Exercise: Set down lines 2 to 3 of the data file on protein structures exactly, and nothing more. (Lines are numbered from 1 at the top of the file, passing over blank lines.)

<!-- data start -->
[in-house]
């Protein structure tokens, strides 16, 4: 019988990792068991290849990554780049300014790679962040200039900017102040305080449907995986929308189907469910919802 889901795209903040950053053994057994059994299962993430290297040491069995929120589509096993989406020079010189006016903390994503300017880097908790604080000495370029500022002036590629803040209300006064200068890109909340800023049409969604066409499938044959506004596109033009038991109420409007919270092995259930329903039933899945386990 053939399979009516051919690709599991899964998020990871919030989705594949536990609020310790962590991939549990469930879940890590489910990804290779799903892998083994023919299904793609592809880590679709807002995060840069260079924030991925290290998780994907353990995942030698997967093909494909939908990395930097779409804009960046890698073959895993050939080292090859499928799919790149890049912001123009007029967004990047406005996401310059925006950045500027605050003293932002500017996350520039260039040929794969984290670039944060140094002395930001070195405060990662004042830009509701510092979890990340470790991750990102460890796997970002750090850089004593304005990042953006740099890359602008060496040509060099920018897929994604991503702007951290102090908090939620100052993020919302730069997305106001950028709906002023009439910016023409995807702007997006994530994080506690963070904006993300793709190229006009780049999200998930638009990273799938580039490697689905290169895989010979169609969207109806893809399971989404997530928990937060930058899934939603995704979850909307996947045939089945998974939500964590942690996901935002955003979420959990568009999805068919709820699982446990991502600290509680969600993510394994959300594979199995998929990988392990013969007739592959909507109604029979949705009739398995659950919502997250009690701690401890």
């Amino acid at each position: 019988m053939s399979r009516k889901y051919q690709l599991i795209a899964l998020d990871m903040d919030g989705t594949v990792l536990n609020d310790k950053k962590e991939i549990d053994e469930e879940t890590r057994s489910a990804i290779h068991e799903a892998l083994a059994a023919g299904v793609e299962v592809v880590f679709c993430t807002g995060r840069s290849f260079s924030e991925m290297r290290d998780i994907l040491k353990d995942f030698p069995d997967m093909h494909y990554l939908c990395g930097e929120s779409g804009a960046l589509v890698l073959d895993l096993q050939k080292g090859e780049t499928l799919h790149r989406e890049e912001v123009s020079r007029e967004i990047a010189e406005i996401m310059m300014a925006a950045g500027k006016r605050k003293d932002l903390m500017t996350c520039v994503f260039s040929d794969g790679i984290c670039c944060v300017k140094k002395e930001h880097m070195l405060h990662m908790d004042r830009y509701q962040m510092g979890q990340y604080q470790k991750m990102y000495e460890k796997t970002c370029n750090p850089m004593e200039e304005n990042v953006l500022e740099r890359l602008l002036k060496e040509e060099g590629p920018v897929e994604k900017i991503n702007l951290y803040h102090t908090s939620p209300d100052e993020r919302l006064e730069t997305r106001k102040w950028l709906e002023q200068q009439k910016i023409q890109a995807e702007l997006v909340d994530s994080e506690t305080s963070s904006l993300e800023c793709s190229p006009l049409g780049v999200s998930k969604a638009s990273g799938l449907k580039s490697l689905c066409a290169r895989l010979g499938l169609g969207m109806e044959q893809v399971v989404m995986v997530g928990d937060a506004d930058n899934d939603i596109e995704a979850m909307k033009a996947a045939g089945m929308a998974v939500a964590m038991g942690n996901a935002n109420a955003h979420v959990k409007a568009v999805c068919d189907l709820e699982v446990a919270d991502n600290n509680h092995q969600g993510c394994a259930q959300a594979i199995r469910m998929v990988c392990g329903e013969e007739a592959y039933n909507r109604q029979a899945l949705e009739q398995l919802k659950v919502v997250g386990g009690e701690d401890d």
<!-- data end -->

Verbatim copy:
């Protein structure tokens, strides 16, 4: 019988990792068991290849990554780049300014790679962040200039900017102040305080449907995986929308189907469910919802 889901795209903040950053053994057994059994299962993430290297040491069995929120589509096993989406020079010189006016903390994503300017880097908790604080000495370029500022002036590629803040209300006064200068890109909340800023049409969604066409499938044959506004596109033009038991109420409007919270092995259930329903039933899945386990 053939399979009516051919690709599991899964998020990871919030989705594949536990609020310790962590991939549990469930879940890590489910990804290779799903892998083994023919299904793609592809880590679709807002995060840069260079924030991925290290998780994907353990995942030698997967093909494909939908990395930097779409804009960046890698073959895993050939080292090859499928799919790149890049912001123009007029967004990047406005996401310059925006950045500027605050003293932002500017996350520039260039040929794969984290670039944060140094002395930001070195405060990662004042830009509701510092979890990340470790991750990102460890796997970002750090850089004593304005990042953006740099890359602008060496040509060099920018897929994604991503702007951290102090908090939620100052993020919302730069997305106001950028709906002023009439910016023409995807702007997006994530994080506690963070904006993300793709190229006009780049999200998930638009990273799938580039490697689905290169895989010979169609969207109806893809399971989404997530928990937060930058899934939603995704979850909307996947045939089945998974939500964590942690996901935002955003979420959990568009999805068919709820699982446990991502600290509680969600993510394994959300594979199995998929990988392990013969007739592959909507109604029979949705009739398995659950919502997250009690701690401890």
């Amino acid at each position: 019988m053939s399979r009516k889901y051919q690709l599991i795209a899964l998020d990871m903040d919030g989705t594949v990792l536990n609020d310790k950053k962590e991939i549990d053994e469930e879940t890590r057994s489910a990804i290779h068991e799903a892998l083994a059994a023919g299904v793609e299962v592809v880590f679709c993430t807002g995060r840069s290849f260079s924030e991925m290297r290290d998780i994907l040491k353990d995942f030698p069995d997967m093909h494909y990554l939908c990395g930097e929120s779409g804009a960046l589509v890698l073959d895993l096993q050939k080292g090859e780049t499928l799919h790149r989406e890049e912001v123009s020079r007029e967004i990047a010189e406005i996401m310059m300014a925006a950045g500027k006016r605050k003293d932002l903390m500017t996350c520039v994503f260039s040929d794969g790679i984290c670039c944060v300017k140094k002395e930001h880097m070195l405060h990662m908790d004042r830009y509701q962040m510092g979890q990340y604080q470790k991750m990102y000495e460890k796997t970002c370029n750090p850089m004593e200039e304005n990042v953006l500022e740099r890359l602008l002036k060496e040509e060099g590629p920018v897929e994604k900017i991503n702007l951290y803040h102090t908090s939620p209300d100052e993020r919302l006064e730069t997305r106001k102040w950028l709906e002023q200068q009439k910016i023409q890109a995807e702007l997006v909340d994530s994080e506690t305080s963070s904006l993300e800023c793709s190229p006009l049409g780049v999200s998930k969604a638009s990273g799938l449907k580039s490697l689905c066409a290169r895989l010979g499938l169609g969207m109806e044959q893809v399971v989404m995986v997530g928990d937060a506004d930058n899934d939603i596109e995704a979850m909307k033009a996947a045939g089945m929308a998974v939500a964590m038991g942690n996901a935002n109420a955003h979420v959990k409007a568009v999805c068919d189907l709820e699982v446990a919270d991502n600290n509680h092995q969600g993510c394994a259930q959300a594979i199995r469910m998929v990988c392990g329903e013969e007739a592959y039933n909507r109604q029979a899945l949705e009739q398995l919802k659950v919502v997250g386990g009690e701690d401890d």